New SATSA guidelines discourage wildlife interactions

Posted by Leila Stein on 27 January 2020

The SATSA has announced that its new guidelines will ban all infant wildlife interaction, walking with predators or elephants, interacting with predators or riding wildlife activities in the country.

According to Travel Africa Magazine, they hope to implement these new guidelines by the end of July 2020. This after a year-long research process into the industry.

The new guidelines acknowledge that captive attractions and activities that involve wild animals are unethical and often do significant harm to the animals involved. In addition, they also warn against facilities which may be involved in the illegal wildlife trade, canned hunting and breeding.

“The guide provides all those involved in the tourism value chain with informed method of selecting appropriate animal interaction products within the tourism sector of South Africa,” said SATSA on their website.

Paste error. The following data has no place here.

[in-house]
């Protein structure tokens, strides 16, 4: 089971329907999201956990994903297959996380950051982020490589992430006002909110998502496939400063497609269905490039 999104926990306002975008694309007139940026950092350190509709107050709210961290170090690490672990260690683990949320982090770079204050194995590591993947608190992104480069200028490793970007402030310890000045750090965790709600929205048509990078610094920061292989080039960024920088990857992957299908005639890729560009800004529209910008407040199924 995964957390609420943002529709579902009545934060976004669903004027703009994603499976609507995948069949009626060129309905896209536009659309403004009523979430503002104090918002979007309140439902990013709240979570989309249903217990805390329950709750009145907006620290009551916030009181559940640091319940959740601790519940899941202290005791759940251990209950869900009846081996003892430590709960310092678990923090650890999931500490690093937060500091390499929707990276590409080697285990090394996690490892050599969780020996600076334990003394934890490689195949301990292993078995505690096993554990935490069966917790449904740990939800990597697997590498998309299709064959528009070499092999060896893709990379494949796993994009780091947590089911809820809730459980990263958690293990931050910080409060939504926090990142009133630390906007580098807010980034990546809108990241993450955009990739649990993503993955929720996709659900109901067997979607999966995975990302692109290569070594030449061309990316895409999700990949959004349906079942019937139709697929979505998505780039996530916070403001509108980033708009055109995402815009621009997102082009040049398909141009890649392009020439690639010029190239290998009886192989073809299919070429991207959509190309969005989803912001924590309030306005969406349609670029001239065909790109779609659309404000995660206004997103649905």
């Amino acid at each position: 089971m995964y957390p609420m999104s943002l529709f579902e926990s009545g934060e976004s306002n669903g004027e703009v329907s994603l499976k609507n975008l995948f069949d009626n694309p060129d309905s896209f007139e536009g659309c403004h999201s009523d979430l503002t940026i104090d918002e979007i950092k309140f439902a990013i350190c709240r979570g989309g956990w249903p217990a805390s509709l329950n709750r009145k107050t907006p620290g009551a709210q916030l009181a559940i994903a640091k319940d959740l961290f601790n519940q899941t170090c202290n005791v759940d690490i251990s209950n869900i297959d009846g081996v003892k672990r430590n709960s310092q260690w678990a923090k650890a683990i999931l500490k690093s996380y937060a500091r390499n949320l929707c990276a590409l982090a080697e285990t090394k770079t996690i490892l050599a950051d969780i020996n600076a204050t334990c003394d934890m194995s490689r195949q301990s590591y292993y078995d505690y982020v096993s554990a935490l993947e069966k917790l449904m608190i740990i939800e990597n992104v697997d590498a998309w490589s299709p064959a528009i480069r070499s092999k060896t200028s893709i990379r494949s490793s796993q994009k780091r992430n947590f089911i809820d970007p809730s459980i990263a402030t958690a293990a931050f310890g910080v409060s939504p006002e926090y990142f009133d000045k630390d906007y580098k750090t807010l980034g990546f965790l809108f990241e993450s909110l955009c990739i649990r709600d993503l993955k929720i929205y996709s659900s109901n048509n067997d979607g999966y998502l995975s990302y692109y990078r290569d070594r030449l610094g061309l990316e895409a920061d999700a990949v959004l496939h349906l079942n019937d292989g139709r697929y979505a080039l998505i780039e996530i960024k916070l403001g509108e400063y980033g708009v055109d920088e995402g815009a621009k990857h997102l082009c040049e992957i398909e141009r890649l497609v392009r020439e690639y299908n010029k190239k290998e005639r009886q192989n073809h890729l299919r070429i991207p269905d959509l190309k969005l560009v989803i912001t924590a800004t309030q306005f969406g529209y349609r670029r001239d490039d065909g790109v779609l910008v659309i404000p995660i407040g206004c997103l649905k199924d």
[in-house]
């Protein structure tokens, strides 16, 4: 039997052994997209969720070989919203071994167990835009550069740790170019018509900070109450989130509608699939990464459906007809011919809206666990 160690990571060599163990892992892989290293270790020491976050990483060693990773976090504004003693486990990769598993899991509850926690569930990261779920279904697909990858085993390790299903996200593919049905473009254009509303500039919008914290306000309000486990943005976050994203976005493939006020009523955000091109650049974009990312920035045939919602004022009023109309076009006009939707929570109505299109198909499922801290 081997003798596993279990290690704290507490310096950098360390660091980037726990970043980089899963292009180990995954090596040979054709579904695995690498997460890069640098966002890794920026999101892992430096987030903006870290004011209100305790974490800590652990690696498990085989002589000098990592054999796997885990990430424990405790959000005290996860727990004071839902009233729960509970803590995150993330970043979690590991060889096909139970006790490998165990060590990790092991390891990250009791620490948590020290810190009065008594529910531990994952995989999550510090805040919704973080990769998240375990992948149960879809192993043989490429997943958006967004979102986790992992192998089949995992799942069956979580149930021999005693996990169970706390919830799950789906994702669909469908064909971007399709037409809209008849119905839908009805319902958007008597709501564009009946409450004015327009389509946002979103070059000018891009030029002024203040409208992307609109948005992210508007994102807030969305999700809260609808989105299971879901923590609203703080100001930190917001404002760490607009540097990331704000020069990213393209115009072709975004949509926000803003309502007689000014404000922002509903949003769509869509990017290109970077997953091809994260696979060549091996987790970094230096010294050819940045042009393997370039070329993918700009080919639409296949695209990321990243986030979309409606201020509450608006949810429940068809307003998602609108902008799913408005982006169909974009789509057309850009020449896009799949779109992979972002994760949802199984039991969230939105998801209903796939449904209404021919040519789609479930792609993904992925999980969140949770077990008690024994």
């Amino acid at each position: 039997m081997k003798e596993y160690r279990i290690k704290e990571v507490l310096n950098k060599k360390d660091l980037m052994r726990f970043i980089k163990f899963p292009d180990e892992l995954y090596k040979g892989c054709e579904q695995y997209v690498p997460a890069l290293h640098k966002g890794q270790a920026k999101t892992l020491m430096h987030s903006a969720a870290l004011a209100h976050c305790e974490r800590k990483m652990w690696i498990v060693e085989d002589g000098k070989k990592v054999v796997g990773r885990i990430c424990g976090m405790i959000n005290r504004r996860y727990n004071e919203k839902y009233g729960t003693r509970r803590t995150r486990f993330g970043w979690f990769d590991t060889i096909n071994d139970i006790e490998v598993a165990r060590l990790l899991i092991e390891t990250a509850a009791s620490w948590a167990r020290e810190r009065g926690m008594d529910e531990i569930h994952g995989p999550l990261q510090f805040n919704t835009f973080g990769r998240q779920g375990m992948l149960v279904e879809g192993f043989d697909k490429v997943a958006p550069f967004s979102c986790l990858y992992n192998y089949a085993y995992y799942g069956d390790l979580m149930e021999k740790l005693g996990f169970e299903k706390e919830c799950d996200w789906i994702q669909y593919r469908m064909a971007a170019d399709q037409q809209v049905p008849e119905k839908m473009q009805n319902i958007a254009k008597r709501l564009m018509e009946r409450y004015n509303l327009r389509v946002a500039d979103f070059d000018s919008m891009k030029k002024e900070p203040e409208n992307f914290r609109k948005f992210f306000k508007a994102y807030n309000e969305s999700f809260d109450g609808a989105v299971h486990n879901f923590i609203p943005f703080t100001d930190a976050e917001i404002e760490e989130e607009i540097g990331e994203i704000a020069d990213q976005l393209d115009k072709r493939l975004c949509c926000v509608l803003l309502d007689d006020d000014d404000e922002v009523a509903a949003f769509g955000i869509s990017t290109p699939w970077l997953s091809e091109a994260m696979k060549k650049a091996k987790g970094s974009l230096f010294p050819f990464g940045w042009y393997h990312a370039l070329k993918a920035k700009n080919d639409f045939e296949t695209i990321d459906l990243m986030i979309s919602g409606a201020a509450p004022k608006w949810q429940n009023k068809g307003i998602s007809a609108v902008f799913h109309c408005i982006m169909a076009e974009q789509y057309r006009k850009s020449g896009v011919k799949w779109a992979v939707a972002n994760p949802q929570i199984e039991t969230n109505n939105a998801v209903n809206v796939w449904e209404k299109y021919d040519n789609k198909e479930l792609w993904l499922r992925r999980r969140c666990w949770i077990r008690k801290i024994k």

The new criteria is strict, disqualifying a tourism company should they break the following rules:

Have animals perform

All animals are included in this. The research found that most training techniques involve punishment and therefore are not in the best interests of the animals involved. In addition, it was found that there was no educational or conservation value in watching animals perform.

No more touching

Since they would not normally allow themselves to be touched in the wild, it was found that experiences which allow tourists to touch infant animals, land predators or aquatic mammals, cause a degree of harm to the animal. For infant animals, this includes being removed from their mother, which is harmful to both animals. For predators and aquatic mammals this would require training and handling which alters their natural behaviour.

No more walking

Much like allowing themselves to be touched, both predators and elephants need to be trained to walk safely next to humans which would likely require harmful training techniques.

No more riding

Riding, much like touching or walking, requires animals to be trained and forced to accept a human on their backs which is unnatural to them. This includes popular wildlife riding activities such as elephants and ostriches.

Update: There has been some confusion relating to the word “ban”. SATSA’s animal interaction guidelines advise against animal interactions but are voluntary and members choose to uphold them. 

Image: @kotafoundation/Twitter






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